Note to self: Never say never, and never brush aside any tool that might possibly be able to help you smooth your wild glucose excursion rides.

Not long ago, I declared my happiness being untethered from my CGM. But as of about two weeks ago, I am wearing my continuous glucose monitor again. If you read my last post, you know what that means: I consider it my go-to solution when things are not going well. Yeah, so guess what? The holidays kicked my b(g)hind. Like everyone else in the country, I ate more, more carbs, and more irregularly than usual. I'd hoped a renewed devotion to workouts would calm my BG seas, but that didn't happen. After a run of nearly four days straight over 200 mg/dL, I practically ran screaming to my Dexcom [disclosure].

So here I am hooked up again. Somehow the insertions seemed easier this time around. And oddly, wearing it hasn't bothered me so much — although probably at the expense of using it to its fullest advantage.

That is, I stopped stressing about going "out of range" so often when I'm at home. I keep the Receiver in my purse, and somehow my purse is often downstairs when I'm upstairs, and vice-versa. Whatever, right? (oy)

News nuggets from around the diabetes community

American Diabetes Association Names New CEO
Non-profit leader Kevin L. Hagan named as new chief exec of national diabetes org after six-month search.
FDA Approves New Basal Insulin
Sanofi's Troujeo has 'flatter profile' of action that helps to avoid lows.
Daytona Win for Racecar Driver with Diabetes!
Type 1 driver Ryan Reed wins first NASCAR series race at Daytona on Feb. 21.

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In order to avoid the urge to chuck the thing out the window when it keeps beeping us awake at night, I've instigated the "one strike rule": if it beeps unnecessarily just once overnight, I stuff it in my underwear drawer where we can't hear it till morning. OK, so it spends a lot of nights in the Walk-In closet. This is a shame, I know, because I really want the data to understand what's happening overnight. I'm pretty much always low in the mornings, sometimes very early, but I'm hesitant to change my early-morning basals because for such a long time in the past, I was too high at waketime. And heck, I've always woken up early feeling extremely hungry, even long before I had the diabetes.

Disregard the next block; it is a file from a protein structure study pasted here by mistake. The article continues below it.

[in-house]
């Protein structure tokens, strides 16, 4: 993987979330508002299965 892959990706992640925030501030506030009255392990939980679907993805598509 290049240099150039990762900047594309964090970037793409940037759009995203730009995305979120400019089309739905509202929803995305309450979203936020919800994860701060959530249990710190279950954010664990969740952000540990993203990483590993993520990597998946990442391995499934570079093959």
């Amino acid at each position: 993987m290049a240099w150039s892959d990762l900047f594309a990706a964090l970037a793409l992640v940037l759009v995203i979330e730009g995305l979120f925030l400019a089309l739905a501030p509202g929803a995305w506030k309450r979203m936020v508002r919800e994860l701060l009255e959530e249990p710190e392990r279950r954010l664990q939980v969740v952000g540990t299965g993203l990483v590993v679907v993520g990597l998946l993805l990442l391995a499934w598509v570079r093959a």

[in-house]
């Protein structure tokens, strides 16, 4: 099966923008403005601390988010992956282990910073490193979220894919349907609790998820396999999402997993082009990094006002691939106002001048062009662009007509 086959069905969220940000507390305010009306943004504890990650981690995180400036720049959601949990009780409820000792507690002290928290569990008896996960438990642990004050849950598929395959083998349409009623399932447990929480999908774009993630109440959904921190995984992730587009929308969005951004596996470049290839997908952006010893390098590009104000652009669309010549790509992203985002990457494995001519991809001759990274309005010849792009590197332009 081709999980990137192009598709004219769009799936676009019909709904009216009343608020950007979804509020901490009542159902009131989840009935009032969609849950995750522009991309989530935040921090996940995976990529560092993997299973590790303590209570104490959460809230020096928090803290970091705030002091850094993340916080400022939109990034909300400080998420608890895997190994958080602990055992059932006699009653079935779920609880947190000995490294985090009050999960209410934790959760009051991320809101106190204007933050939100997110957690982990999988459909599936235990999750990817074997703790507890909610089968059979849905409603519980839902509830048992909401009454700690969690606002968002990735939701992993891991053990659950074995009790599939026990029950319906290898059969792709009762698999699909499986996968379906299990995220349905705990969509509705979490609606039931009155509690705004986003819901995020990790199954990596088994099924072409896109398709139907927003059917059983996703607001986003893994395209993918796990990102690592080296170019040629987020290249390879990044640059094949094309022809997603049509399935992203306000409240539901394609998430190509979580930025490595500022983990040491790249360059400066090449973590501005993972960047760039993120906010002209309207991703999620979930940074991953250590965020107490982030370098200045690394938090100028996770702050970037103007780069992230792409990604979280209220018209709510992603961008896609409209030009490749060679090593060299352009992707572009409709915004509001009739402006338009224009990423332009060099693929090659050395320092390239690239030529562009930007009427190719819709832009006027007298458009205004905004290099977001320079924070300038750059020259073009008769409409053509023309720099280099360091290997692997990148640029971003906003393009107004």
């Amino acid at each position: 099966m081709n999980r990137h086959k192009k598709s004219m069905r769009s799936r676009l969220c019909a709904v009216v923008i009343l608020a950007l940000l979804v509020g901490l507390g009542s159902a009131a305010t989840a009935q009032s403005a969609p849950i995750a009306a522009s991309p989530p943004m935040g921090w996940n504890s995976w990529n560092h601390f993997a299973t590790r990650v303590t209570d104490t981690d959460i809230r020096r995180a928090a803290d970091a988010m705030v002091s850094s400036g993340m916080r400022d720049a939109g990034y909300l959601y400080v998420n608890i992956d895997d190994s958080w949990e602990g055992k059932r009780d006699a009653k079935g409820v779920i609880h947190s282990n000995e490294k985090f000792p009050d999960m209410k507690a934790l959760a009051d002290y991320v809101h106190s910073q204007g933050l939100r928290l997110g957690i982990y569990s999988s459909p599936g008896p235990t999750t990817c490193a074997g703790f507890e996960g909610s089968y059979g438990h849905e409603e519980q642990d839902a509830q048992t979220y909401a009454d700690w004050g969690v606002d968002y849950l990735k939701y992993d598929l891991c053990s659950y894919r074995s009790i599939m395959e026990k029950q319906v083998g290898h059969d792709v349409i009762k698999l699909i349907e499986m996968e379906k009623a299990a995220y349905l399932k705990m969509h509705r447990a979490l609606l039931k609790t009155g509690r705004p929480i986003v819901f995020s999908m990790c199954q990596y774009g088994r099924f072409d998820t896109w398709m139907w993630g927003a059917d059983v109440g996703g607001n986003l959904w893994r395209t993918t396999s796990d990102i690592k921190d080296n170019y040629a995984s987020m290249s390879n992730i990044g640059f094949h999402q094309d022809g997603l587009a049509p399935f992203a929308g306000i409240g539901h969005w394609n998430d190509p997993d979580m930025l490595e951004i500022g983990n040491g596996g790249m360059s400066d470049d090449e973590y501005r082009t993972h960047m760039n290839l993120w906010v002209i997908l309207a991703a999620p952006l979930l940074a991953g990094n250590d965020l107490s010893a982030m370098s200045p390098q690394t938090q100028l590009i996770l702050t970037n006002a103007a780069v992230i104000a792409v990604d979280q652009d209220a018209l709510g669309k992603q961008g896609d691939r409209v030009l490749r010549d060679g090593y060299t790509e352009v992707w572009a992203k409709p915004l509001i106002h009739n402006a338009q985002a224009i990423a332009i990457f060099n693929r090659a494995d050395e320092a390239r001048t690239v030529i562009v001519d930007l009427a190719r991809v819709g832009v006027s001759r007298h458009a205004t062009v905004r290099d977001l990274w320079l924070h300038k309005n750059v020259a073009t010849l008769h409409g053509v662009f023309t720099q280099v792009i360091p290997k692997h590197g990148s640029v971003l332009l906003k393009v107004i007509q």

Another wonky thing is that the CoPilot software on my computer has decided it doesn't like my OmniPod anymore: for some reason, I can't upload my data, even after re-downloading the software. I know I should call Customer Support and spend lots of time on the phone getting this figured out, but I haven't squeezed that into my schedule yet. It's down on the list after keeping this blog going, caring for three children, and making time for exercise (not necessarily in that order).

When I look at my OmniPod averages today, I cringe: 60-day average - 151. Min reading: 35, Max reading: 442 (wtf? That was after a pod malfunctioned and I ate without knowing it.)

I am hoping the Dexcom can help me out of this funk, all the while knowing that tossing it in a drawer overnight makes me a Bad User. Noncompliant Patient. Stupid Diabetic.  Aaack!

One more true confession before I wrap up this sad-sack post: Now that I started wearing the Dexcom again, I find that like Kerri, I can't seem to kick the habit of taking that little egg-shaped Reciever everywhere, even when the sensor has pooped out and it isn't doing its thing. I guess subconsciously, I'm hoping just the sight of the CGM will remind me to test more and carb-count better and overall be a better PWD.  Stupid diabetic tricks we play on ourselves...?

 
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This content is created for Diabetes Mine, a consumer health blog focused on the diabetes community. The content is not medically reviewed and doesn't adhere to Healthline's editorial guidelines. For more information about Healthline's partnership with Diabetes Mine, please click here.